Today’s blog post is all about custom suiting and our favorite Chicago Tailor. I’m sure when you think about having a custom suit made you automatically assume that the process is just too extravagant and far too expensive. I mean, that was surely our assumption. Until we met Zach Uttich owner of BLVDier Chicago, a custom clothier located in Chicago’s Fulton Market District. His prices are reasonable and the experience is superb.
The studio itself is in the West Loop’s trendy Fulton Market district, surrounded by some of Chicago’s most exciting restaurants and businesses. The industrious minimalist feel is reflected in the aesthetic of the shop, its simplicity automatically putting the consumer at ease. Think white, bright and clean. Zach cultivates a stress free one on one shopping experience from the moment you walk through the door. You are greeted with a smile and the offer of a beverage (we went with whiskey as it seemed most appropriate) as Frankie Valli croons from above, and then begin what feels like a casual chat.
How much or how little you know about suiting is irrelevant when you visit BLVDier, as you will be guided patiently throughout the process. Masterfully Zach will move you step by step as you design your dream garment. He works in such a way that at no point and time will you feel out of sorts or overwhelmed. Mostly, you will walk away feeling like you’ve made a new friend. Of course, you’ll also be feeling mighty good about yourself when the compliments start rolling in about how dapper you look.
It is without question that we recommend suiting at BLVDier. If you’re hesitant about winging the process, we’re written out some helpful tips that will help put your mind at ease. If you live with Reside at our 945 W. Fulton Market property, you’re only a hop, skip and a jump away from what we consider one of the best clothing shops in the city of Chicago.
Custom Suiting Tips:
Ask yourself what is the purpose of this suit? Where will you be wearing your new duds? Will you be attending a formal event or is this this suit meant for a more casual affair?
Find Inspiration: Make sure to arm yourself with an arsenal of inspiration. We suggest googling the celebrity who’s fashion sense you most respect. Bring all collected images to your tailor and go from there.
What kind of fabric would you like your suit to be made of? Your suit should be good for three seasons and be composed of a fabric lightweight enough that you won’t melt at a summer wedding but sturdy enough that you’ll also be comfortable if it’s a little chilly. Here are some fabrics to consider.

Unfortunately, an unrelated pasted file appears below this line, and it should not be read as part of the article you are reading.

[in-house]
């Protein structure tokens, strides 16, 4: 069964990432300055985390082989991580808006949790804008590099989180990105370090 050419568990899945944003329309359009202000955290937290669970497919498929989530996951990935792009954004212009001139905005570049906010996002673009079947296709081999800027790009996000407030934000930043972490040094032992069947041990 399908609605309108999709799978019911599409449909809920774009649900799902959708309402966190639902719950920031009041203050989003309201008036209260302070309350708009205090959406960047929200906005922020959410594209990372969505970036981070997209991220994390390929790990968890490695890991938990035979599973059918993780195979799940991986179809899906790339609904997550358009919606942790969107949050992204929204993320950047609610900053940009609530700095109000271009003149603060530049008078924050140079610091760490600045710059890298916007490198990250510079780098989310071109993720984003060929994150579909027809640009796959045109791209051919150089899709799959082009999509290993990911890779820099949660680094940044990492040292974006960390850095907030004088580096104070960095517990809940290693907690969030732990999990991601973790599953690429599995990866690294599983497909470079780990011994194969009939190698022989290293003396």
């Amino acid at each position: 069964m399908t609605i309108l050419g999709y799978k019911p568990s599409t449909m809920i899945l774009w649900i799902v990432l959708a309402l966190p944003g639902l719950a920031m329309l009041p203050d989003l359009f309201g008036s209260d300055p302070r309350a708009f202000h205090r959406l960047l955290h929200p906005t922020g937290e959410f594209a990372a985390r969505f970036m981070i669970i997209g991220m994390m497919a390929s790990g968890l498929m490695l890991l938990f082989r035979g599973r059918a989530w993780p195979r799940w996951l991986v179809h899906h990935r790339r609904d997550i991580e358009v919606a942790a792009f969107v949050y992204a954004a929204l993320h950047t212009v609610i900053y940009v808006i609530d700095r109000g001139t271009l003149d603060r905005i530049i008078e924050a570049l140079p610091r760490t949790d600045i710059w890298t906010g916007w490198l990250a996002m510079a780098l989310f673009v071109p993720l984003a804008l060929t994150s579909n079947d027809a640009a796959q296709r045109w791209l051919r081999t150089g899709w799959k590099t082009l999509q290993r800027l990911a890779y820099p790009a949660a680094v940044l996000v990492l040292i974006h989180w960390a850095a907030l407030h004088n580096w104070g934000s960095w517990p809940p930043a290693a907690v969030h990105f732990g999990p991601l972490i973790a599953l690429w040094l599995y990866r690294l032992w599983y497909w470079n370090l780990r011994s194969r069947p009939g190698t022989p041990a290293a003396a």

Worsted Wool: Worsted wool is the most popular wool used for suits, as it is highly adaptable to temperature change, wears well, and gives off that slight shine that you find in most suits on the market. It is extremely versatile and great for solid-colored suits.
Super 120s: This fabric is a bit more of a luxurious lightweight wool. It’s extremely ideal for use in a three-season suit.
Mohair: This fabric is silky and a bit more textured than the first two options.
Flannel: Flannel is typically made from worsted wool, and is like tweed and herringbone in terms of look, but tends to be softer to the touch. Most tailors will have a wide selection of colors and weights, meaning that you’ll most likely be able to find a nice, breathable flannel that you’ll be comfortable in during the spring and fall months (let’s be honest in Chicago all months feel like spring or fall.)
Two- Or Three-Piece? This is the fun part. Are you looking just the suit jacket and trousers, or would you like a matching vest to go with it? (We love vests so we are a bit biased). Traditionally, 2-piece suits are less formal, and 3-piece suits are more formal). 3-piece suits can be worn to upscale gatherings like weddings and dinner parties. They will keep you warm, and most importantly can become a 2-piece suit with ease, just remove the vest. If you don’t need the formality or live in a warmer climate, a standard 2-piece suit might be a better option. Many people recommend getting a 3-piece suit simply because it’s more versatile and can be worn with or without the vest.
This article from The Gentlemanual takes a thorough look at what you should consider when purchasing a custom suit. Lapels, notch, peak, shawl, vent, double vent, full break, half vent… yeah it’s all pretty overwhelming. Having the lingo down will absolutely help the process, and this article breaks it down quite nicely.